The Mexico Tortoise Project, 2001-2013
We surveyed 43 localities in Sonora and Sinaloa, Mexico during 2005-2013 to collect information on the status, ecology, and genetics of desert tortoises (Gopherus morafkai). We measured and photographed animals we captured, in addition to collecting samples for genetic and health status studies. We also obtained and digitally georeferenced available records of the species’ distribution from museum databases, published literature, and observations from individuals who supplied us with photo documentation. The distribution of this species in Mexico is composed of two genetic lineages where ancient mitochondrial DNA (mtDNA) haplogroup divergence is concordant geographically with strong population genetics observed in nuclear genes. There is a desert type in subtropical Sonoran Desertscrub and marginal, relatively less mesic thornscrub (the “Sonoran” tortoise, G. morafkai sensu stricto) and a Sinaloan type in tropical deciduous forest (TDF) and tropical thornscrub (the “Sinaloan” tortoise, which is likely to be recognized taxonomically in the near future but currently remains within G. morafkai). However, the distribution of desert tortoises in Mexico is continuous within desertscrub, thornscrub, and TDF in habitat with rock or other hard shelters. There are genetically intermediate areas in parts of the thornscrub, and the speciation process between Sonoran and Sinaloan desert tortoises is more spatially complex than the recently formalized species difference between Sonoran and Mojave (G. agassizii) desert tortoises. About half of the range of G. morafkai in Mexico comprises the undescribed Sinaloan form and a contact zone in which admixture is observed in populations. The distribution of the Sonoran tortoise includes most, if not all rocky environments, and surrounding bajadas often to > 3.5 km from the slopes, from the highly arid Pinacate Biosphere Reserve and Central Gulf Coast subdivision of the Sonoran Desert, east through the Plains of Sonora subdivision and into thornscrub in the foothills and mountain bases below the Sierra Madre Occidental. Its known elevational range is 5–1210 m in Mexico; we have not found it above the desert and thornscrub in semi-desert grasslands or higher elevation environments. The Sinaloan tortoise is abundant in the region of Alamos in rich TDF, which it follows north along the base of the Sierra Madre into east-central Sonora. A recent published record demonstrates that it follows a like corridor also into southwestern Chihuahua. We also found Sinaloan tortoises in thornscrub in northern Sinaloa, where it extends south to at least Topolobampo, and in central-southern Sonora. We found very little evidence of mortality in Sinaloan tortoise populations in TDF in either Sonora or Sinaloa, although this may reflect decomposition of carcasses after predation. In contrast, in thornscrub we found carcasses at several localities, in both
Desert Tortoise in Mexico: Final Report 2014 pg.11
states, including in a high proportion in samples from thornscrub in Sonora. We found evidence of elevated mortality in the northwestern deserts in Sonora in 2012, and previously (2001-02) observed mass mortality and population reduction at study sites in central coastal Sonora. Observed mortality patterns showed an association with drought and the heat of low-elevation environments.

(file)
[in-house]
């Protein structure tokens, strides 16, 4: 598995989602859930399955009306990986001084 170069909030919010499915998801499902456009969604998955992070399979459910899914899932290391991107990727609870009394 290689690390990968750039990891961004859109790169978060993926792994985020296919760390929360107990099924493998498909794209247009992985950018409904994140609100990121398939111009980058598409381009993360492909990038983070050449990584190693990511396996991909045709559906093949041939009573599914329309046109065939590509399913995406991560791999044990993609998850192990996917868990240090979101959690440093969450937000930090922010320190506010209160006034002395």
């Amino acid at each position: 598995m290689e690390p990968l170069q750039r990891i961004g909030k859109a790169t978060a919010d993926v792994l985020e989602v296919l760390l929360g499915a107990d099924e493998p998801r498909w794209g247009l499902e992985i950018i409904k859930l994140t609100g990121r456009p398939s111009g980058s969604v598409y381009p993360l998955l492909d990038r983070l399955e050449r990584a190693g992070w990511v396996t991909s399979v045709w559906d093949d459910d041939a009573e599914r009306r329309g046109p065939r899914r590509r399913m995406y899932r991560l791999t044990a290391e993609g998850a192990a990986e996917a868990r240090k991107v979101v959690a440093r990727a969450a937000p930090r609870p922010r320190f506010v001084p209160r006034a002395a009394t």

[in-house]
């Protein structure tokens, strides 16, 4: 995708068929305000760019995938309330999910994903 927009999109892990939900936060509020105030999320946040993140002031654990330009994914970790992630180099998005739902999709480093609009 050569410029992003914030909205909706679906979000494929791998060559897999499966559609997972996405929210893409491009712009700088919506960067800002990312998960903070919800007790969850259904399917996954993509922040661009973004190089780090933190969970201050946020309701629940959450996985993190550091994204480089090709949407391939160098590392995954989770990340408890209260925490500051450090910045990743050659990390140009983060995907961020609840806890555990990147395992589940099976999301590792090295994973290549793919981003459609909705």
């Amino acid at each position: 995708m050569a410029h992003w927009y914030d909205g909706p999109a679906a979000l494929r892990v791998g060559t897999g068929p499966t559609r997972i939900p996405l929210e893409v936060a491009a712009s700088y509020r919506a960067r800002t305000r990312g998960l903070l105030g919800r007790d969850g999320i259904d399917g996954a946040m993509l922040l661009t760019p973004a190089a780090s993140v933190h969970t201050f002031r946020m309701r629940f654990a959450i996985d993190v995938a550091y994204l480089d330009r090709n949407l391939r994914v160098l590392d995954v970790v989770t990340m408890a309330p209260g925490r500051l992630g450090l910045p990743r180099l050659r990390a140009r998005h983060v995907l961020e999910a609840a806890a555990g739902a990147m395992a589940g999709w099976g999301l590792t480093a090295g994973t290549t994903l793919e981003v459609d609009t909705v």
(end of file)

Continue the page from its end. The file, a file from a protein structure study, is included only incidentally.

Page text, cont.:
A second major threat to G. morafkai is conversion of native desertscrub and thornscrub to induced buffelgrass pasture in Mexico and the rapid and continuing self-spread of buffelgrass into native vegetation occupied by G. morafkai. As with climate change, this threat is more pronounced in desertscrub and thornscrub than in TDF. Buffelgrass spreads fire into non-fire adapted scrub communities, eliminating shade trees and killing tortoises; it also appears to outcompete preferred plants comprising the diet of G. morafkai, and may thereby degrade the body condition of tortoises, exposing them to further risk associated with climate warming and drying as well as other threats that may arise, such as disease. In TDF, buffelgrass severely degrades the operative thermal environment for desert tortoises, but this grass does not take over the native vegetation, and is quickly replaced by second growth of native species if these are not regularly controlled. Thus, the buffelgrass problem is more severe and less tractable from a conservation management standpoint in desertscrub and thornscrub than in TDF.
Among the several other impacts that might threaten G. morafkai, road mortality is the best known and most likely to increase in severity. Although G. morafkai is still eaten by people in Mexico, this threat has decreased greatly in recent decades. More people use tortoises as pets, by far, than eat them, which may locally deplete some populations. A greater potential threat emanating from the use of desert tortoises as pets is facilitation of disease processes, with introduction of exotic reptile diseases into wild populations of greatest concern, although only as a potential threat. We found G. morafkai abundant at numerous localities in Mexico, and we found it at almost all localities we sampled even though sampling was often brief. Without the threats of climate change and buffelgrass, we would have limited concerns for the future of this species in Mexico or the United States.